Bristol, England, early 19th century. A beautiful young stranger who speaks a weird language is tried for the crime of begging. But when a man claims that he can translate her dialect, it ... See full summary »
Mary is a free-spirited young woman with a run-down New York apartment and a high fashion wardrobe. She calls her godmother, a librarian, for bail money after being arrested for throwing an... See full summary »
Daisy von Scherler Mayer
Nick is a feckless television salesman who gets fired and impulsively decides that he and his girlfriend, Beth, will move to Butte, MT, which he's read is "the city of the future." "I read ... See full summary »
In the Victorian period, two teenagers, David and Sarah, travel with a caravan from Baghdad to Damascus. At an oasis, the white slave agent known as the Jackal raids them, mainly to add the... See full summary »
Offbeat fashion student Betsy Hopper and her strait-laced investment-banker fiancé, Jake Lovell, just want an intimate little wedding reception, but Betsy's father, Eddie, a Long Island ... See full summary »
Celebrity couple Joe and Sally Therrian are going through yet another rough stage in their six-year marriage: while Joe's novels have been climbing higher and higher on the best-seller lists, Sally's film career has been steadily sinking into oblivion. Joe's been given the rights to cast and direct the screenplay of his latest book, but rather than resurrect Sally's career by casting her in the lead role, he's given it to Sally's rival, Skye Davidson. Even worse, he's invited Skye to their anniversary bash. Will the marriage, or anything else for that matter, survive the party? Written by
Jean-Marc Rocher <email@example.com>
Wonderful ensemble improvisational acting, and a digital video Hollywood landmark production.
Cloying at times but very compelling and all-but-unpredictable, 'Anniversary' surprises with its power and brutal candor, especially when one tries to discern the autobiographical truths. Saw it last at Disney company screening in NYC when I had no idea what I was about to see or who had created it. Amazed at end to discover in credits that co-stars Cumming and Leigh had written and directed the film.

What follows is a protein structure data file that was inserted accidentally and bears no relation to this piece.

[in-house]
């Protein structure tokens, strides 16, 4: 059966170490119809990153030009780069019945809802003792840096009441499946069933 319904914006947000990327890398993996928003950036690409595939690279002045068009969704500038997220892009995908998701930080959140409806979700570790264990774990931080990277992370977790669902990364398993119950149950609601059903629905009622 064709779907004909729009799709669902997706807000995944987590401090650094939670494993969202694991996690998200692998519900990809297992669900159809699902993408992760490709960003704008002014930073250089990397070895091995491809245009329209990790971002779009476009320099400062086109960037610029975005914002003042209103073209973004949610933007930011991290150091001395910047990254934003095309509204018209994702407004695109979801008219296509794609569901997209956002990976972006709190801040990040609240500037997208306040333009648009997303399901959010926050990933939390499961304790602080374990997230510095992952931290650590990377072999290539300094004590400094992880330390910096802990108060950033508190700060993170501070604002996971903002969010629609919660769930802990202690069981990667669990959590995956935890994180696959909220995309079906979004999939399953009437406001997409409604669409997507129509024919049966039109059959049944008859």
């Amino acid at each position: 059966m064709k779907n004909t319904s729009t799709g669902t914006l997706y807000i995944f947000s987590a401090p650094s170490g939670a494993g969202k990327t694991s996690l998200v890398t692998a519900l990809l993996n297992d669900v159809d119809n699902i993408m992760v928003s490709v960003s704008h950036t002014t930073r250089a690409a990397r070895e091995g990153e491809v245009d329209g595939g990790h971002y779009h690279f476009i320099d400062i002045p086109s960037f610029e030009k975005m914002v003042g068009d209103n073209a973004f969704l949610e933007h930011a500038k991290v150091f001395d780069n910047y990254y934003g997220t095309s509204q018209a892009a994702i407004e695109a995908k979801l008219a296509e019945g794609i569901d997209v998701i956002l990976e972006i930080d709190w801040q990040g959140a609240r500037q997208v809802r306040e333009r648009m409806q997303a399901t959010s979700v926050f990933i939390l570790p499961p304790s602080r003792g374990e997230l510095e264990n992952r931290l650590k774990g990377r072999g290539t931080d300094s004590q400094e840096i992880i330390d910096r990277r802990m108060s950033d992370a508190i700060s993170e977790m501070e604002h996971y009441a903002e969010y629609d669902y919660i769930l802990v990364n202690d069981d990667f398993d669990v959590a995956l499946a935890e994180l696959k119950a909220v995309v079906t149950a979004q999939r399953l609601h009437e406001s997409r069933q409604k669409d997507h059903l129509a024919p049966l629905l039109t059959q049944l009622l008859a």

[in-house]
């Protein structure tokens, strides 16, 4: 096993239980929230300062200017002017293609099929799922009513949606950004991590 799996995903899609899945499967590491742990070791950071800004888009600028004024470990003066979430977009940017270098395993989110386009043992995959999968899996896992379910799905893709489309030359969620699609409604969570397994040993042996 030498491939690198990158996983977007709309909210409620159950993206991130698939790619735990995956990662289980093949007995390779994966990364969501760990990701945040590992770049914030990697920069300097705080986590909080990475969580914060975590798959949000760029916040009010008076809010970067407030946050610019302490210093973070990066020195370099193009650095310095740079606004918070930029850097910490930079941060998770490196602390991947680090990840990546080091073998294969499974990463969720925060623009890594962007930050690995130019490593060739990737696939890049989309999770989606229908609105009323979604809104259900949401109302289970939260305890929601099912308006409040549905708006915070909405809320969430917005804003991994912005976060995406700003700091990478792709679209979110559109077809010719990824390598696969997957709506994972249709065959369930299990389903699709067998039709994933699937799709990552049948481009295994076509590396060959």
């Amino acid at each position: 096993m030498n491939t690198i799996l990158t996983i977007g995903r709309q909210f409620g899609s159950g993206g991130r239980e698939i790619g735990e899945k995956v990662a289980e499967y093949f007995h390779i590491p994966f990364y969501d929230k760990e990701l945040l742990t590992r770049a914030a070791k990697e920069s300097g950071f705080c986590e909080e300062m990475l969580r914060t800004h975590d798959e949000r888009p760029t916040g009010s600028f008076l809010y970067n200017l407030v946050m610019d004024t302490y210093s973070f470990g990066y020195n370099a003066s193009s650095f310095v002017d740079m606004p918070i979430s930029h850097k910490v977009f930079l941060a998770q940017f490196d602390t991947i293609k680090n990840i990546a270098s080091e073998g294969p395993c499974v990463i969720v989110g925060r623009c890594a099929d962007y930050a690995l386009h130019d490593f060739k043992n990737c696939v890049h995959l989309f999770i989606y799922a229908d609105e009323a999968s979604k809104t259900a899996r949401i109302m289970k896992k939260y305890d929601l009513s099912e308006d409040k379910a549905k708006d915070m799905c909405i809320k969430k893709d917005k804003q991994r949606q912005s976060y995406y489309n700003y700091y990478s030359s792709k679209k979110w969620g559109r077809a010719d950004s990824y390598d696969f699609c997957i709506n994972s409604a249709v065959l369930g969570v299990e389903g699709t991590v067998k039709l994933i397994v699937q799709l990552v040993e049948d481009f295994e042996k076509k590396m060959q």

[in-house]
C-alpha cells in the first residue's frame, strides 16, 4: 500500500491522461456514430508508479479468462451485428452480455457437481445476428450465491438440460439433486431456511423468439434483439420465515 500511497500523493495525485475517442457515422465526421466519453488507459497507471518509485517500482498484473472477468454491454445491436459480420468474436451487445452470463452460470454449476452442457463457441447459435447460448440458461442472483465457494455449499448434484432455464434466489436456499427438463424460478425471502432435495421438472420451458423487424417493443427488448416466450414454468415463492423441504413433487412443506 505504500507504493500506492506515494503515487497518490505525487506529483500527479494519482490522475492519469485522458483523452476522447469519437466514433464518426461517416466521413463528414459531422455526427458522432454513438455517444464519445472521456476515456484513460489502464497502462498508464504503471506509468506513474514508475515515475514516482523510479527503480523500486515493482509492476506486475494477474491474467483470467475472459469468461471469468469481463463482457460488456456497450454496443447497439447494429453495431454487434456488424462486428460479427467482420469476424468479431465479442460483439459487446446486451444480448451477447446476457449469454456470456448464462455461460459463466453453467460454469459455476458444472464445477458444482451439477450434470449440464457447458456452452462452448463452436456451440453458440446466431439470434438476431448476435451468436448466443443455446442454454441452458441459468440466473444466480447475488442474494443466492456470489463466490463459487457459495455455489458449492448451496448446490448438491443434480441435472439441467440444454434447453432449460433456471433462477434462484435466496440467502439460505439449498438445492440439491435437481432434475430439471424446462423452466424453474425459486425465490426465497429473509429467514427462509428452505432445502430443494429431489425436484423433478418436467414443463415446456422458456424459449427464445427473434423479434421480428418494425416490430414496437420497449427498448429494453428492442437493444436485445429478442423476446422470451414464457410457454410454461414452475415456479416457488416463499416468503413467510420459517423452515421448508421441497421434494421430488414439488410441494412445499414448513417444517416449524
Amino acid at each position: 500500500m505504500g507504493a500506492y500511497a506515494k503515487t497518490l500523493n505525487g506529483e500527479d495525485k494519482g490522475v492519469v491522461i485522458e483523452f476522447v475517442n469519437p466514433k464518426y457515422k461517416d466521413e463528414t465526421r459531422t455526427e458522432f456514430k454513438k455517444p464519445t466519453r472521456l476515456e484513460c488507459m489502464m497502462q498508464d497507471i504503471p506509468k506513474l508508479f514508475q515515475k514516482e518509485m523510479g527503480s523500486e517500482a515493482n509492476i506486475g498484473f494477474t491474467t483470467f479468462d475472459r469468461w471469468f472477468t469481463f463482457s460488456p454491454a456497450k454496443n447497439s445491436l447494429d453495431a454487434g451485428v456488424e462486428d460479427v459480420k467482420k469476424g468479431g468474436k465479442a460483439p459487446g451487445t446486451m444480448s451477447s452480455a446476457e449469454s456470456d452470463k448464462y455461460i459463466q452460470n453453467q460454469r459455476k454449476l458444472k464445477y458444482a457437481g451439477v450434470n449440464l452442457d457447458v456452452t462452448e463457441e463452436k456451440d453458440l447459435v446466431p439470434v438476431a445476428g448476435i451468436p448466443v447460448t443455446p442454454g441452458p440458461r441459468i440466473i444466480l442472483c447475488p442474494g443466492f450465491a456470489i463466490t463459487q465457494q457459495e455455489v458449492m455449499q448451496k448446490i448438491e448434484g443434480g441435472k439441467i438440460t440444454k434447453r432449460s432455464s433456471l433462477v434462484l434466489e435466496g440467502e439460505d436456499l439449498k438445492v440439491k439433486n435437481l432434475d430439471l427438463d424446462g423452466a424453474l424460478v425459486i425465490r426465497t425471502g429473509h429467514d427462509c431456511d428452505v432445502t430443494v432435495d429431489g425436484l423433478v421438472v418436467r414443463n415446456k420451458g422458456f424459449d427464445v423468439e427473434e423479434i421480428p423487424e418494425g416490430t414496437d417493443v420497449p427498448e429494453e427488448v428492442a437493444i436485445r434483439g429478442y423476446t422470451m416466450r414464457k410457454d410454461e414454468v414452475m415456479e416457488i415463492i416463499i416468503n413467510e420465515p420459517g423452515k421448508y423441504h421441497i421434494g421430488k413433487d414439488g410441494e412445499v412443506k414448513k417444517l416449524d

Was especially struck by the performances of Jennifer Beals--whom I did not recognize--and Phoebe Cates, whose brilliance in one climactic scene w/ Leigh is startling. Impressed at heavyweights in cast like Kline, Paltrow and Cumming. Delighted to see John C. Reilly again (but where was buddy Philip Seymour Hoffman?) Newcomer Mina Badie was the most striking "rookie" in cast (but one whose name, phonetically, rivals that of "Snidely Whiplash.")
The technical miracle here came when I realized--only after screening and upon reading production notes--that the "film" was actually shot on digital video. I defy any non-pro viewer to recognize the difference. The success of the remarkably soft film-like cinematography here by veteran John Bailey may accelerate Hollywood's embrace of much cheaper, quicker video production. It's unintrusive effect is dazzling here.
Biggest flaw here is lack of substantial "story" and reliance on lengthy Ecstacy scene and theme. The politically incorrect happy-drug message here will hurt the movie with mainstream critics. This despite fact that plot does eventually include a moralistic, anti-drug hard-drug lesson in its somewhat predictable conclusion.
14 of 17 people found this review helpful.
Was this review helpful to you?